Thursday, May 31, 2007


I regularly eat seafood without really thinking about where it came from. I recently became interested in my seafood's home area because of sustainable fishing concerns, but I never really thought about the people who collect the fish. Horrible, right? But how often do we really think about who actually brings the food that we buy in the sterile market? It's nice to meet the farmers in the roadside stands, etc., because you build a relationship with your food provider, unlike when you buy it in a supermarket.

But I digress (and I'm also a hypocrite because I don't buy all my veggies from local growers, nor do I only stick to produce in season in the area, which is not very good).

Recently in the news we had a fisherman, possibly two, who lost their lives while trying to harvest scallops. Through that story, I learned that commercial fishing is one of the top 4 most dangerous jobs, along with firefighting and mining and other such occupations.

The Manasquan Inlet, where this particular sunken boat docked, is home to many commercial and casual fishers. It's a beautiful inlet and I'm sorry my first visit had to be because of that story.

They erected this monument to honor all the fisherman who have lost their lives to sea. People regularly tie flowers to the railings surrounding the memorial, often below the plaques commemorating certain lost ships. Within sight of the memorial, casual fisherman hang their poles off the edge of the inlet walls, fishing boats head out towards the ocean and seafood restaurants boast their fresh catches.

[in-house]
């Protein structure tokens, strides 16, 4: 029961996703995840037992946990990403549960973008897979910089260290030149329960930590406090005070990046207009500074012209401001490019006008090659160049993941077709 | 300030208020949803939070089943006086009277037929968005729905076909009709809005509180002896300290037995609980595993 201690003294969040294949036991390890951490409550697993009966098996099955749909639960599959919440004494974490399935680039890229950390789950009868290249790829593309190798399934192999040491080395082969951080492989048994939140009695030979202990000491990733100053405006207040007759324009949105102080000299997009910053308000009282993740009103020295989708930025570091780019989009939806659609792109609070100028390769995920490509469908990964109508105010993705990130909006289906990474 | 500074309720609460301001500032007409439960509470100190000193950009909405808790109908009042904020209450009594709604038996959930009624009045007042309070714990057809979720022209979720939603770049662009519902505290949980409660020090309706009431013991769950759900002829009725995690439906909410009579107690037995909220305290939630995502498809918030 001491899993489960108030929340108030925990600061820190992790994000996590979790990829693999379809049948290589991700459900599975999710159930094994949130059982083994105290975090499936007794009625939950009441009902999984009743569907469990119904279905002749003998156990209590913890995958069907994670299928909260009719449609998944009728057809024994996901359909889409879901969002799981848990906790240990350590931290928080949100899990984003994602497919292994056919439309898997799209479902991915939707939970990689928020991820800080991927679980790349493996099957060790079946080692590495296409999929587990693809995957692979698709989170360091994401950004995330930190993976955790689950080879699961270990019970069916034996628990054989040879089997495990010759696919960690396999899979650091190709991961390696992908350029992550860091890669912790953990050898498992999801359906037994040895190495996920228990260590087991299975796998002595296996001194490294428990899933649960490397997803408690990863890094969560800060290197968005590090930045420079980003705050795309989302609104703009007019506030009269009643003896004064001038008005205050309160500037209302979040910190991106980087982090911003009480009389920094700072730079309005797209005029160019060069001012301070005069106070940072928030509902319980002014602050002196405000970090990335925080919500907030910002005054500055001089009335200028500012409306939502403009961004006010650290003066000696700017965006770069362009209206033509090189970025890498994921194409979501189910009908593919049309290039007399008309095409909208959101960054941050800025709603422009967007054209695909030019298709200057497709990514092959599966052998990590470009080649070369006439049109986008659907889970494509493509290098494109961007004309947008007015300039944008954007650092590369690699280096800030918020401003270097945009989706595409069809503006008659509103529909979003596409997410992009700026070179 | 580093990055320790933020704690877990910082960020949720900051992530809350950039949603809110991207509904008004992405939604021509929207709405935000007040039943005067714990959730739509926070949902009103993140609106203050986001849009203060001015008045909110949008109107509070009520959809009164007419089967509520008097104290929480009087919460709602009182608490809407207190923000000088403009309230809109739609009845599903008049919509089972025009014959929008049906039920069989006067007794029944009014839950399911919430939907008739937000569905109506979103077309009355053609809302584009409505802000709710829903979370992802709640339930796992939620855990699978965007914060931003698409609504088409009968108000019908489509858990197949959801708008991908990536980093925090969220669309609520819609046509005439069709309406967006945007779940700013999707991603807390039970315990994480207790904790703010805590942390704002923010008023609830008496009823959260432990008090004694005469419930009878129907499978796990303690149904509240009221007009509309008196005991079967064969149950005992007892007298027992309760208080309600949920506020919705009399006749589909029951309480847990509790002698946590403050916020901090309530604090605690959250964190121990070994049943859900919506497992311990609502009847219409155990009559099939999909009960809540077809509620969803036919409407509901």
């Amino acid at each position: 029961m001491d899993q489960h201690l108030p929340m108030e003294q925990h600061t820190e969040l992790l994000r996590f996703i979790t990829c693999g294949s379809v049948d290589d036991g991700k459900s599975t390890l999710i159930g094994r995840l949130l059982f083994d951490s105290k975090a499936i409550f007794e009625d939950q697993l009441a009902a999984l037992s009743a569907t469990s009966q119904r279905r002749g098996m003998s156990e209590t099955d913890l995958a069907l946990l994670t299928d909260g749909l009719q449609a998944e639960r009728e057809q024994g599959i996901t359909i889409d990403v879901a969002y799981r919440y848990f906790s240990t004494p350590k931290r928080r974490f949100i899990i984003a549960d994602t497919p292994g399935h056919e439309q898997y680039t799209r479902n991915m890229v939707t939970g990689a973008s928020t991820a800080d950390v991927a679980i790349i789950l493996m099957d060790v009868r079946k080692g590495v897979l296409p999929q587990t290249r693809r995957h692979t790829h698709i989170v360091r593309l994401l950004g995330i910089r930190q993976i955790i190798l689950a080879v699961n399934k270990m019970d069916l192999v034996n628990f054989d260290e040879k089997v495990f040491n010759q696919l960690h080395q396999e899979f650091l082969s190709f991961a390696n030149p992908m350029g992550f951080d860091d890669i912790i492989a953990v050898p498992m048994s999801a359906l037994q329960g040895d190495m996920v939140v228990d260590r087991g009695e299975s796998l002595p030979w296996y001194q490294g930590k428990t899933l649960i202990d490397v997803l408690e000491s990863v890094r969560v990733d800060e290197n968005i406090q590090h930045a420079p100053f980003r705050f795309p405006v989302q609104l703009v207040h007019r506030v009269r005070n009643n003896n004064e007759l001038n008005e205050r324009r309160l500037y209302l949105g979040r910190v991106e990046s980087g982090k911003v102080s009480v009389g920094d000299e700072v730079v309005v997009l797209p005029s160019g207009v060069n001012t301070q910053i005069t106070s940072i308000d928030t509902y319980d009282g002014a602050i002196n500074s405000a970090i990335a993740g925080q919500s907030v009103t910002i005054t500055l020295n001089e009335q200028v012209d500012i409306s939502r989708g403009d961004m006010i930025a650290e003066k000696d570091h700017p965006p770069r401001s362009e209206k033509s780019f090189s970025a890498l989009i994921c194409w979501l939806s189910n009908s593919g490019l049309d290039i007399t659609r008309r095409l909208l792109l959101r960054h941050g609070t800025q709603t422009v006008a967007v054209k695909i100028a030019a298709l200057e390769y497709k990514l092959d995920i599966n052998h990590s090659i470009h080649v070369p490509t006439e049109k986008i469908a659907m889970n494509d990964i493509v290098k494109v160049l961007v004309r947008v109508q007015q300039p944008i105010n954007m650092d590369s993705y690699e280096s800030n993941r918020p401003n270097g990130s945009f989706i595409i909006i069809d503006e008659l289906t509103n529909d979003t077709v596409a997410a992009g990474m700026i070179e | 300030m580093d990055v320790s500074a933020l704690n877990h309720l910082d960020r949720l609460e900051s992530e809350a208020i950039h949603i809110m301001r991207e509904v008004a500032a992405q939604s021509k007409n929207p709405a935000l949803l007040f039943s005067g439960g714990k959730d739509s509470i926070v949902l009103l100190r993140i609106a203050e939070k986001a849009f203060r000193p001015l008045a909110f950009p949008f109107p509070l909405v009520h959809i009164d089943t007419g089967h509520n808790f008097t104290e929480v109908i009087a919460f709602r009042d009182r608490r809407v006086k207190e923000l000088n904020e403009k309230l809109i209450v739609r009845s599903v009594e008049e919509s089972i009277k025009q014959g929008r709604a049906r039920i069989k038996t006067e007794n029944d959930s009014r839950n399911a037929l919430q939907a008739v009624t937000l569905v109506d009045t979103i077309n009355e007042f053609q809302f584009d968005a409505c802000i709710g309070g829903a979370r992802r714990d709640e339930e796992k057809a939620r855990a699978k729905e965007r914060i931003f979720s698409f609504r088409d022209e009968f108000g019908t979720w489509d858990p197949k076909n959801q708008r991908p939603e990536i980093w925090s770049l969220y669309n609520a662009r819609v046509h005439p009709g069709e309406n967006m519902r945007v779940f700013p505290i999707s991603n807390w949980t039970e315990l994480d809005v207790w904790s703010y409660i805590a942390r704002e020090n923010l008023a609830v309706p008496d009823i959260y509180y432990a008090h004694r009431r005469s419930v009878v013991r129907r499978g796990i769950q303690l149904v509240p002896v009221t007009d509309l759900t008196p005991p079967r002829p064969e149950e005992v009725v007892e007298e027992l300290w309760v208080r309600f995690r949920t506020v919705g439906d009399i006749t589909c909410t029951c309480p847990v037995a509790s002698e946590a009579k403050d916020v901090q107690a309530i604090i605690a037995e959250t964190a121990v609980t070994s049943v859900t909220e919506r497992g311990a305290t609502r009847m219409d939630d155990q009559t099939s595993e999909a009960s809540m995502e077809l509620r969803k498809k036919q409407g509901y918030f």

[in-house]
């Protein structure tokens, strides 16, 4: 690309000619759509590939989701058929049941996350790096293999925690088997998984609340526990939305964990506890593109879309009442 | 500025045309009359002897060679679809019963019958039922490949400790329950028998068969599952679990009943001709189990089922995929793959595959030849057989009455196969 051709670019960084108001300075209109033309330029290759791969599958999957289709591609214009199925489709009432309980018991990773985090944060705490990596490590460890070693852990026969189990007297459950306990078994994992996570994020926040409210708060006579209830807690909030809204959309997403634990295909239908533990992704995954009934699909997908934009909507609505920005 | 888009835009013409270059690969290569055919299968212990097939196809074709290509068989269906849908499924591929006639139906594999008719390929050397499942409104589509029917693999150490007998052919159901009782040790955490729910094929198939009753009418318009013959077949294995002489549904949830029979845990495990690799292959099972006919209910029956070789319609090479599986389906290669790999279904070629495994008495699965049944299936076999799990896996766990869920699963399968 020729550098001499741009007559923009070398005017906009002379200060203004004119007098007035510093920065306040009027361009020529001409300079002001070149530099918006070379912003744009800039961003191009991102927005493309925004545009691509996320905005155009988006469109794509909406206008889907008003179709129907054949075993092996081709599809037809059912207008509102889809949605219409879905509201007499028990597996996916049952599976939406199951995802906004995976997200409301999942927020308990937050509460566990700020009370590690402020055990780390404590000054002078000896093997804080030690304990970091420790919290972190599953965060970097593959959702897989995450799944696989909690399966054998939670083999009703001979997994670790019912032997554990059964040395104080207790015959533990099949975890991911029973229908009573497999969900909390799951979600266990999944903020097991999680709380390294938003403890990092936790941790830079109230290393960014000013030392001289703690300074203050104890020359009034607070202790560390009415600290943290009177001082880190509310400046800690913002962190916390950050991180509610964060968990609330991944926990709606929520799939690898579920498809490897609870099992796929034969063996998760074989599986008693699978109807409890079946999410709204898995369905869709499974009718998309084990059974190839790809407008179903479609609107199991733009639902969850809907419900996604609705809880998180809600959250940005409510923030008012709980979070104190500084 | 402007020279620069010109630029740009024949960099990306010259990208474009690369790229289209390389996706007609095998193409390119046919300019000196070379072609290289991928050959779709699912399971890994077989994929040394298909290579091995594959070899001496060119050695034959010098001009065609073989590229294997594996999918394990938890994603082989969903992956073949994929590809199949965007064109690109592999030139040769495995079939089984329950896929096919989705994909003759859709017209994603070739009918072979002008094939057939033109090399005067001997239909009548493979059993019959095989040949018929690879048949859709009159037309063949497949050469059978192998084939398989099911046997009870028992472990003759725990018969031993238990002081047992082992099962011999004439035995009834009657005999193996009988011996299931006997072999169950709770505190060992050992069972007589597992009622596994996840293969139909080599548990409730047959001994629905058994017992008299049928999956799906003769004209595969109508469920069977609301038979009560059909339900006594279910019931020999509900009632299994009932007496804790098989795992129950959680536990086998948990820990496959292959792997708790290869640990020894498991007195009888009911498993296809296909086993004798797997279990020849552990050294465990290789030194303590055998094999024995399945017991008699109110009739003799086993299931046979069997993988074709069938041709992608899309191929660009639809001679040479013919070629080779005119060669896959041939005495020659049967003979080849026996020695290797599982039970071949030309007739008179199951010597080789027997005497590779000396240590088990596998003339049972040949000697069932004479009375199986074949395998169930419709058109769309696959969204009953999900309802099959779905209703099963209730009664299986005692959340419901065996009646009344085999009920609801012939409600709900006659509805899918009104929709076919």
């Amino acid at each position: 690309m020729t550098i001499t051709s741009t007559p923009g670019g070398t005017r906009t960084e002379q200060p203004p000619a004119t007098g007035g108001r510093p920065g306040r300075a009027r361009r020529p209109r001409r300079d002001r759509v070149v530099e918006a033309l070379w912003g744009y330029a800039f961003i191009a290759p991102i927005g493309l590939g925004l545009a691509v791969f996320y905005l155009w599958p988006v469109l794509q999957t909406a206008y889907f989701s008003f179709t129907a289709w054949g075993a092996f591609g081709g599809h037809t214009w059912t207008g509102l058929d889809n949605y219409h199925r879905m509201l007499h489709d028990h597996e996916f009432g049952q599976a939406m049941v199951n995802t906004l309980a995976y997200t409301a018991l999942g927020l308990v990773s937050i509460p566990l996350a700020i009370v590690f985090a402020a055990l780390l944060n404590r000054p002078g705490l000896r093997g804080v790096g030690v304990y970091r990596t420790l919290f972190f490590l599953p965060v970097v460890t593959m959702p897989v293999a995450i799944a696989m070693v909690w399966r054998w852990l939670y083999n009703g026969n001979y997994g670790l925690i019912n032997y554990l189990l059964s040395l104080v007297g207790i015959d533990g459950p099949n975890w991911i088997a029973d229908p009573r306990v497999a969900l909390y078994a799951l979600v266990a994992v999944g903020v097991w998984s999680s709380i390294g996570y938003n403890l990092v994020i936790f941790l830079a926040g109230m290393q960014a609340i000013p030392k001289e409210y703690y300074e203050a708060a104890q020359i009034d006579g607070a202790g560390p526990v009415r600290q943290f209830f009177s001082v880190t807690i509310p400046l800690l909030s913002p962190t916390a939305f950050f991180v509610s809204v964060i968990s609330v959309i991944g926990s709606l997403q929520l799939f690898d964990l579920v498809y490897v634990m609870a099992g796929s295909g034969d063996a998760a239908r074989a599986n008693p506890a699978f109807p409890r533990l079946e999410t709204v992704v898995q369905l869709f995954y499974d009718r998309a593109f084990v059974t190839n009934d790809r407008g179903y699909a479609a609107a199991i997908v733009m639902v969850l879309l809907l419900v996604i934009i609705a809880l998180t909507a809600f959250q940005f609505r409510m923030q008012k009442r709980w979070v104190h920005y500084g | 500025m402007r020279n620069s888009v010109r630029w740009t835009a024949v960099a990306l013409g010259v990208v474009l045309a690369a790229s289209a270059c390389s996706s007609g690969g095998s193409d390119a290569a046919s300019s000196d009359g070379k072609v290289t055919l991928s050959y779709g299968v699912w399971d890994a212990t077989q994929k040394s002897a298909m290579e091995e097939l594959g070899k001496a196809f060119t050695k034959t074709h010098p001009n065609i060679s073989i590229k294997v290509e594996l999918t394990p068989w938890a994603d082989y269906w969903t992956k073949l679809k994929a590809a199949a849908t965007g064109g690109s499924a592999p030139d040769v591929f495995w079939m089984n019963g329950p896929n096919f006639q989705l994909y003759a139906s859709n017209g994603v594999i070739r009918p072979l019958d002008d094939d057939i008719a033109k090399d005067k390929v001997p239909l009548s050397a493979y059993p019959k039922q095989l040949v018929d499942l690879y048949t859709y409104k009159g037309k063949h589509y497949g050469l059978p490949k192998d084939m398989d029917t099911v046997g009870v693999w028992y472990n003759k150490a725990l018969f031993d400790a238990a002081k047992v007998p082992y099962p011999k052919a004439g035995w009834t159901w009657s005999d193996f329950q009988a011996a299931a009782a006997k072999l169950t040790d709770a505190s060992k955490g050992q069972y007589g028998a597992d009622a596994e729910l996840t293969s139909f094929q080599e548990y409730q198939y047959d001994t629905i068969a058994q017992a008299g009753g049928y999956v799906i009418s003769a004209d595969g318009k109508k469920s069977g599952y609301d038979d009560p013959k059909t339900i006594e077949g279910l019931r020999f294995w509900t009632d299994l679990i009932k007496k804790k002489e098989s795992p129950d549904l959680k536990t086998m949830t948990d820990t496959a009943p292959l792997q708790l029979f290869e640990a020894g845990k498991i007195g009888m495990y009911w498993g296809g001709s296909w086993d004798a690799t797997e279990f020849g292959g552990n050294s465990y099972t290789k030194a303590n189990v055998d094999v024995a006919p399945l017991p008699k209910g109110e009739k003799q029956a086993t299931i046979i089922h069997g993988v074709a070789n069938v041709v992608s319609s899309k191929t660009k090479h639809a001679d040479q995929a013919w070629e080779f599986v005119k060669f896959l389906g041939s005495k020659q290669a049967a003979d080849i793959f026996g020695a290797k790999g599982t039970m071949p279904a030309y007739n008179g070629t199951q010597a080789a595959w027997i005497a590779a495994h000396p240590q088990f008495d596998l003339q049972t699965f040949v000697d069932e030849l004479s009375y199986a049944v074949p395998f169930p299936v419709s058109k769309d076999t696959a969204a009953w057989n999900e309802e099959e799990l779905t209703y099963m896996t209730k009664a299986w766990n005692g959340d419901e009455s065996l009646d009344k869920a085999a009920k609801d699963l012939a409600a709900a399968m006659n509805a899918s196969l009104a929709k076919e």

Wednesday, May 23, 2007


EDIT: I wrote this post last week and for some reason it didn't post, so I edited a bit and updated it to make it pertinent after the Memorial Day weekend.

EDIT2: Ok, and by "for some reason" I mean user error. I hit "save draft" as opposed to "publish post."

One of the realities of living in a seasonal place is that eventually "the season" comes around. For Long Beach Island, that season is, obviously, summer.
This past weekend was Memorial Day, which is the traditional kick-off to all things summer and the start of the tourist/seasonal visitor parade to the island. One of the most noticeable changes is traffic.

During the winter months, I got used to careening around willy-nilly, with few cars or traffic lights to bother me. Let me tell you, this island was EMP-TY. Especially January through March-ish, when there are few holiday weekends to bring people to the island until Easter. (There were still regular visits for Thanksgiving, Christmas, New Years, etc.)

I noticed the traffic start to thicken around April, I'm guessing people started coming out with the Easter weekend. I actually escaped the island this weekend while people poured in, heading to North Carolina to visit my cousin and his adorable twins.